When it comes to defining “rural,” the vast majority of political operatives, mainstream media outlets, cable news talking heads and pundits base their perceptions on sentiment and nostalgia rather than data. If rather than trotting out stereotypes they dug into the data they would get a more complete picture of the people and places of rural and small town America.
Rural America Isn’t What You Think
From “Flyover Country” to “The Heartland,” public perceptions of rural America are based on political rhetoric rather than data
Political rhetoric is full of phrases meant as shorthand for rural areas: Flyover Country, the Heartland, Trump Country, the Midwest, the Farm Belt, the white working class, Red States, etc. In general, these terms are grounded in a romantic notion of supposedly lightly-populated traditional agricultural regions located somewhere between Appalachia and the Rockies.
Unfortunately, not only are these perceptions of “rural America” false, they fuel misleading political narratives that interpret “rural” as “white,” and identify rural interests with the needs of Big Ag. Examining definitions of rurality based on actual data would clear up these false perceptions.
We can start by rethinking which states are the most rural, and how that correlates to politics. For example, the U. S. Census Bureau defines “rural” simply as everywhere “not classified as urban.” So what is urban? According to 2010 census standards, urban areas contain a core of densely settled census tracts with at least 2,500 people living in and around that core. In 2018, according to the Census Bureau, 81% of people lived in these urban areas, while “about 63 million people, or 19% of the population, lived in rural areas.” For the 2020 Census, the standard was changed. To qualify to be an urban area, a densely settled census tract must include at least 2,000 housing units or a population of at least 5,000.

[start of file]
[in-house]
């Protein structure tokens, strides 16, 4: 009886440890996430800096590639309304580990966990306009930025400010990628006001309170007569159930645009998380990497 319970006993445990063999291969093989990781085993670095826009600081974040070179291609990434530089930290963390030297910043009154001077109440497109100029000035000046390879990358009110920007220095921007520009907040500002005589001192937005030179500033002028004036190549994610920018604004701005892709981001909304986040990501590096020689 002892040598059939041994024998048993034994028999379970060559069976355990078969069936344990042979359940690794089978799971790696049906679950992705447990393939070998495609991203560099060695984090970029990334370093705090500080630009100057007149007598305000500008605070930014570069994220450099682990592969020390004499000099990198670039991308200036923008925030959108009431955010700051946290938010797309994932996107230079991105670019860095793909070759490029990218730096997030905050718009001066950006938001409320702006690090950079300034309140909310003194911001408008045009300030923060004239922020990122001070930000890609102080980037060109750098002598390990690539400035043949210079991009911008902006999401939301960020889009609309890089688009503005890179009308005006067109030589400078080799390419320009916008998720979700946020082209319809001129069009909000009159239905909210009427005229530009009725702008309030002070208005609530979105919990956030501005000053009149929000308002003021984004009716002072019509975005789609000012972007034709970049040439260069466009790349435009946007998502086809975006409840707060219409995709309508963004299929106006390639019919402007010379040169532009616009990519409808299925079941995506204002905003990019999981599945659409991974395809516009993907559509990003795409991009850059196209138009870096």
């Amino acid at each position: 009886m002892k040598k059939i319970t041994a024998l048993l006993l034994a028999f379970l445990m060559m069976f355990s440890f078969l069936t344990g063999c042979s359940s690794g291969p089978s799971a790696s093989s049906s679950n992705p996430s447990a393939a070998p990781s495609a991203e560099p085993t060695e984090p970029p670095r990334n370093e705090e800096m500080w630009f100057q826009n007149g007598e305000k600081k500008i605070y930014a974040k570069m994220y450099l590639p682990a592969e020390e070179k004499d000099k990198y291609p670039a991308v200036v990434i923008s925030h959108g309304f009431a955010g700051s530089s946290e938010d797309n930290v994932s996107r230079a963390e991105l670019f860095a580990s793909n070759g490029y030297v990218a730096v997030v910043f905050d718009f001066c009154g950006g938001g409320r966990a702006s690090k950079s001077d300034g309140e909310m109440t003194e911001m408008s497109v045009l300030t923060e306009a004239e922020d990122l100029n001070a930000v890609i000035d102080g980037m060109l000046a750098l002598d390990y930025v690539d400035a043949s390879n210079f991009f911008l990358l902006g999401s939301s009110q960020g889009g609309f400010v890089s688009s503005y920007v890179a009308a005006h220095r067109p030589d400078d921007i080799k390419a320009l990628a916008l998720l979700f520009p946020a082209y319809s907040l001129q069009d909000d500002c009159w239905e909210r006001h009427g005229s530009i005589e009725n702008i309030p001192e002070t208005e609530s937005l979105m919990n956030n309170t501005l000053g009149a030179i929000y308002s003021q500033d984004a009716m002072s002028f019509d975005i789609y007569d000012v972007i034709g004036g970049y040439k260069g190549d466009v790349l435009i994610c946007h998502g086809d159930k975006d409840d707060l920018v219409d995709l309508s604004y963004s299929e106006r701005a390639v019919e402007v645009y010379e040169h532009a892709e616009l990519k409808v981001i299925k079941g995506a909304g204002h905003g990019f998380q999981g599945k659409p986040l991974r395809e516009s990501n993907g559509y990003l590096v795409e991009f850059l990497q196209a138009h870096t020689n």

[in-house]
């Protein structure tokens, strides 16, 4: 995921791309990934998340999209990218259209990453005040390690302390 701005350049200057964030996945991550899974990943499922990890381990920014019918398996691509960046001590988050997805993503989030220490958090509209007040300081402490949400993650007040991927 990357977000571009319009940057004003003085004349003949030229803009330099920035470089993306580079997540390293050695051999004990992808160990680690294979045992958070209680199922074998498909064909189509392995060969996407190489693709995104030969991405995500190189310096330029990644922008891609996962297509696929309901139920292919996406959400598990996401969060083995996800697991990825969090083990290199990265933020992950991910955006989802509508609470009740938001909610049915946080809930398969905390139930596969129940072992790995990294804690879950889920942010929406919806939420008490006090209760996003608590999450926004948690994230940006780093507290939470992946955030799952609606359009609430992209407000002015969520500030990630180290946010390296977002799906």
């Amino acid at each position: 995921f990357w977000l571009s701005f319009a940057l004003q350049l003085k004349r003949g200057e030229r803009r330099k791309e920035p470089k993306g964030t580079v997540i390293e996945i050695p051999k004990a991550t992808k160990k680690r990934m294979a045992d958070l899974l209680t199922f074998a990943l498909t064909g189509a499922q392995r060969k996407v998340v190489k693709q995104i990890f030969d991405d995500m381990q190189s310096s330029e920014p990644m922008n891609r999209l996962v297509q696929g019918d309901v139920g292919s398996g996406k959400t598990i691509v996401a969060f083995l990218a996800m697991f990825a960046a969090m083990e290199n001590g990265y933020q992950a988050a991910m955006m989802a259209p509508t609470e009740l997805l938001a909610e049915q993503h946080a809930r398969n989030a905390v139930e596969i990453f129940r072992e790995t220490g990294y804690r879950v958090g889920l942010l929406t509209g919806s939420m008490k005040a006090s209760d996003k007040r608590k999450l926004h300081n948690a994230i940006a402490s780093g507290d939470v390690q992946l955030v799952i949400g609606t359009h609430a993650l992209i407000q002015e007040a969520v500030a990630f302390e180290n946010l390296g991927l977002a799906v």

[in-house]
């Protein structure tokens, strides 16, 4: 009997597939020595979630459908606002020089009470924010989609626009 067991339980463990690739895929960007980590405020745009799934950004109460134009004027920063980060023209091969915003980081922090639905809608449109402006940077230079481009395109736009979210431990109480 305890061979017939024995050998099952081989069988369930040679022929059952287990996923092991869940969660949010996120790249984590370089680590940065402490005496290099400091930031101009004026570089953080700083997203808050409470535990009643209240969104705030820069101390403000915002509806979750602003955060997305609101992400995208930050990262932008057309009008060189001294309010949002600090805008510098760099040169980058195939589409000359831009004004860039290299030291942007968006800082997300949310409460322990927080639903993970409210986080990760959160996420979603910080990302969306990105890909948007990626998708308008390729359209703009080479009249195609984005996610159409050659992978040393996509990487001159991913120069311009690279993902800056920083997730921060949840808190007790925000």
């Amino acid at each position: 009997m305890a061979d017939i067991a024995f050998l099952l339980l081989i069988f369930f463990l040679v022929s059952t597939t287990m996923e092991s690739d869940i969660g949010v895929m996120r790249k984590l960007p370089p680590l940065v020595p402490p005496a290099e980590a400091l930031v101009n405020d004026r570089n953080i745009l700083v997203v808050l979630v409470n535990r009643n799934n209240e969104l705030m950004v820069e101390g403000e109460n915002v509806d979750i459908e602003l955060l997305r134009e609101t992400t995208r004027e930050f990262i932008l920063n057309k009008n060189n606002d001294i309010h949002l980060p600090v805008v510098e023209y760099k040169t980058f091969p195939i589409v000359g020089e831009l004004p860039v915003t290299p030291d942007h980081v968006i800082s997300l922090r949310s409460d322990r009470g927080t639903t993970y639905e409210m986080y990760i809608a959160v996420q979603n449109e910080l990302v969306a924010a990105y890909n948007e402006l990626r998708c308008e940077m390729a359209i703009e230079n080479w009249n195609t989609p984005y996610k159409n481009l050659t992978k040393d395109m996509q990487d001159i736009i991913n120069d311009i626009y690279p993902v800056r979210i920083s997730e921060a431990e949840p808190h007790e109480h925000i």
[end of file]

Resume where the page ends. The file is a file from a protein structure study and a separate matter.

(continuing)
The following table documents each state’s “rurality” based on both percentage of rural residents and number of rural residents using the Census definition:
Contrary to mainstream notions of rural political perceptions, the Census data tells us:
- The “most rural” state by percentage of population is Vermont. It is among the most Democratic-aligned states in the country, and Sen. Bernie Sanders is considered among the most progressive politicians in the nation. Deep-blue Vermont did just re-elect Republican Gov. Phil Scott, but he is a consistent critic of Donald Trump who voted for President Biden.
- Maine, the “second most rural” state, is politically purple, though President Biden carried the state with 53% of the vote in 2020. Maine is represented in Congress by two Democrats, one Republican Senator, and one Independent Senator who caucuses with the Democrats.
- California is the “least rural” state by percentage. It is also the leading agricultural state, accounting for 11.8% of total national agricultural production. Iowa, a core rural state in terms of public perception, is the second leading agricultural state (8%). And though Iowa has a higher percentage of rural population than California, California has 1,102,811 more rural residents than Iowa.